Thanksgiving then was a time declared by the governor or other royal authority. It usually came after a victory at war or some other great event that affected everyone. Thanksgiving could come at any time of the year and it was declared a time of public prayer and acknowledgement of God.

During these times there was no such thing as a “holiday” – or a day off.

That is why when the declaration of Thanksgiving went out by royal decree it became a big deal. Working for that day was out, worship was commanded and normal activity ceased to focus on whatever the reason.

Often the reason was a bounteous harvest.

The “first Thanksgiving”, as taught in grade school and on television in Charlie Brown’s Thanksgiving, was definitely the real deal. It happened. Maybe it didn’t happen exactly as we have been taught with turkey and all but it definitely happened.

And it repeated itself as a societal tradition year after year.

The reason is quite plain. The end of the harvest meant the onset of winter. And winter brought a change in routine and a great increase of disposable time. It was the one time of the year when family could finally gather at all. It is no wonder that it became celebratory in nature.

Our New England ancestors of the Westover family surely engaged in the reveling of the pumpkin pie. Newspaper clippings from the 1700s suggest that it was common to bake and consume at least 10 pumpkin pies per household at Thanksgiving.

That’s a lot of love for pumpkin – and an indication of how large their gatherings were.

In 1630, a writer wrote:

For pottage and puddings and custards and pies,
Our pumpkins and parsnips are common supplies:
We have pumpkins at morning and pumpkins at noon,
If it were not for pumpkins, we would be undoon.

Nearly a century later, the now-established American tradition of gathering family and celebrating with pumpkin pie was written of in this way:

Ah! On Thanksgiving Day, when from East and from West,
From the North and from South come the pilgrim and guest,
When the grey-haired New Englander sees round his board,
The old broken link of affection restored.
When the care-wearied man seeks his mother once more,
And the worn matron smiles where the girl smiled before,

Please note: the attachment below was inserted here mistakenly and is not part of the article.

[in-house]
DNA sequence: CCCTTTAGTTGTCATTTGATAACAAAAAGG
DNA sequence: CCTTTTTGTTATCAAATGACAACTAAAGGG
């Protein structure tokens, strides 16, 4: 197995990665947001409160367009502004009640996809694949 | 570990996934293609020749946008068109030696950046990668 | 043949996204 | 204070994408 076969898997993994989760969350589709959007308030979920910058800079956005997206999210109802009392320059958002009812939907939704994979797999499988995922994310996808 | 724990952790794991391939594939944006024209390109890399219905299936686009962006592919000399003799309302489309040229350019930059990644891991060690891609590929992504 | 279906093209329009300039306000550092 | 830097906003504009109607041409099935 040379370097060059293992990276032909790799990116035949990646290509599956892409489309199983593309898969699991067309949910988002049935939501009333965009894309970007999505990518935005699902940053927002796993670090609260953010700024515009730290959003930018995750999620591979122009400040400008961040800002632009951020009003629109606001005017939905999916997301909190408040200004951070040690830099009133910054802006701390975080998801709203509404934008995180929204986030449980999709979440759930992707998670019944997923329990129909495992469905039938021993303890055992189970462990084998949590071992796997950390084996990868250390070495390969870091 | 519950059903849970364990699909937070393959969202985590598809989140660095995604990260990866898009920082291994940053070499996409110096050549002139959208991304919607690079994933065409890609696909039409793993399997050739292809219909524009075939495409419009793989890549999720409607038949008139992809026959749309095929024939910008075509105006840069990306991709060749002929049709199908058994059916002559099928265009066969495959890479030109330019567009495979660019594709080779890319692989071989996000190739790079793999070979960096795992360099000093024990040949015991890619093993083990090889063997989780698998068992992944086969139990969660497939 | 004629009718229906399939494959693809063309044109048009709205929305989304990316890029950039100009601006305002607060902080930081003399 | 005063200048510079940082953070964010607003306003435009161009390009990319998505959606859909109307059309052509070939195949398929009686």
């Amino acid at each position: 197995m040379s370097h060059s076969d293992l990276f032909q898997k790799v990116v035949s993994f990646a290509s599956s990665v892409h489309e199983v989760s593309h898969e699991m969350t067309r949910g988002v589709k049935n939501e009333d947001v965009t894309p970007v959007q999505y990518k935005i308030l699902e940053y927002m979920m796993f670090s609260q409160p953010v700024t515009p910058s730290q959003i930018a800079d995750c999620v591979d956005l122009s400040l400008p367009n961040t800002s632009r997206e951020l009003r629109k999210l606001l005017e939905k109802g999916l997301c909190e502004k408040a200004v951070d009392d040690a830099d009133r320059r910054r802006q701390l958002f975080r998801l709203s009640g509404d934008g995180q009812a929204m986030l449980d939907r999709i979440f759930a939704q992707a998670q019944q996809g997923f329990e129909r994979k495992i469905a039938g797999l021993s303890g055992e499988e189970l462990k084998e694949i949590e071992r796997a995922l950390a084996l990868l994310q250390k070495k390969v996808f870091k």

What moistens the lip and what brightens the eye?
What calls back the past, like the rich Pumpkin Pie?

Over time, as New England populated away from the busy centers of Boston, diversity fractured the Christian church landscape.

Methodists, Baptists, Congregationalists and Universalists all celebrated Christmas but did so in different ways. Almost all were very different from the Christmases of their grandfathers in merry old England.

But their religion melded with their lifestyle of survival. It was a life of farming and hunting, of building, gathering and forging with steel, copper and other metal.

Caught up in it all were the principles of liberty and the fierce American spirit of Independence. Jonathan Westover, brother to grandfather Jonah Westover, Jr, moved the Westover clan to Sheffield, Massachusetts.

As a founder of the community he played a part in the establishment of a church there. He took a dim view of a forced fee proposed for all town citizens in order to pay the priest of the Church. That was the tradition and he wanted no part of it. He would not do it by force, he claimed he would do it “in a gospel way”.

The early churches of New England varied widely from the churches known from the past. Even when John Westover, the son of Jonah, Jr, became the clerk of the Church of England in Sheffield what that church was in 1750 was far different than the Church of England his great-grandfather, Gabriel Westover, fought against three generations before.

The Church of England in Sheffield celebrated Christmas and the Westovers of the mid-18th century were big participants.

Religion was a contentious subject because the growing farming communities of western Massachusetts were continually infused with more people from different countries. It was the German farmers who brought the traditions of the Christmas tree to America in the early 1700s and this tradition was happily adopted by nearly all New Englanders over the next 100 years.

George Washington saw the first Christmas trees in his life when fighting Hessian mercenaries on Christmas of 1776.

Washington was a Southerner who very famously celebrated Christmas. As the heir of a large landowner Washington was land rich and as such was basically American aristocracy. His Christmas traditions included sending away to Europe for the latest in fashions for gifts and large holiday parties at Mount Vernon.

He saw a very different Christmas leading the American Revolution in areas north of his Virginia plantation. Amongst his many troops were the Westover brothers of Massachusetts.

It was Washington’s Christmas at Valley Forge that taught him the mindset of the Northern Christmas. It was clearly a tradition of his New England troops, one held in the highest esteem.

But if we’re looking for the details of our ancestral Christmas in abundance we need look no further than our family of the 19th century.

That will be discussed in our next post to come out later this week.

Jeff Westover
Jeff Westover

Husband, father, Latter-day Saint, 11th generation American, and web geek currently residing in Smithfield, Utah. Please visit my website at